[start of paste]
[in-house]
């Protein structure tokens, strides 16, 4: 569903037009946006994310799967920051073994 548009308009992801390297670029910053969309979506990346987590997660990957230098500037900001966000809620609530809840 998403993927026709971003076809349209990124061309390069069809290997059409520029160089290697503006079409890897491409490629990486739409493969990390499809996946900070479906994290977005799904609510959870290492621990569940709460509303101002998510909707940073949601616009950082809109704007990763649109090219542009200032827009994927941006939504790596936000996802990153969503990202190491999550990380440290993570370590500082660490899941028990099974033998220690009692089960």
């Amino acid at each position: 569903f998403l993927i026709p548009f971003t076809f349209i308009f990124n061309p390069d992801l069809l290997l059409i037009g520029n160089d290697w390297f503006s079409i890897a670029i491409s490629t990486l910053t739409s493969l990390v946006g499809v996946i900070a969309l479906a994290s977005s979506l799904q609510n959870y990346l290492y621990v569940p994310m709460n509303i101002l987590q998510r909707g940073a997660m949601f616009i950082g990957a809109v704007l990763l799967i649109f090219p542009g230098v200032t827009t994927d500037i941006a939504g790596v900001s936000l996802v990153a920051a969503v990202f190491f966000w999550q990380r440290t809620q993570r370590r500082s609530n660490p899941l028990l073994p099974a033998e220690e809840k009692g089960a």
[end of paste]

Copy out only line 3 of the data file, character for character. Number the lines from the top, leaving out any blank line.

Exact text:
């Amino acid at each position: 569903f998403l993927i026709p548009f971003t076809f349209i308009f990124n061309p390069d992801l069809l290997l059409i037009g520029n160089d290697w390297f503006s079409i890897a670029i491409s490629t990486l910053t739409s493969l990390v946006g499809v996946i900070a969309l479906a994290s977005s979506l799904q609510n959870y990346l290492y621990v569940p994310m709460n509303i101002l987590q998510r909707g940073a997660m949601f616009i950082g990957a809109v704007l990763l799967i649109f090219p542009g230098v200032t827009t994927d500037i941006a939504g790596v900001s936000l996802v990153a920051a969503v990202f190491f966000w999550q990380r440290t809620q993570r370590r500082s609530n660490p899941l028990l073994p099974a033998e220690e809840k009692g089960a």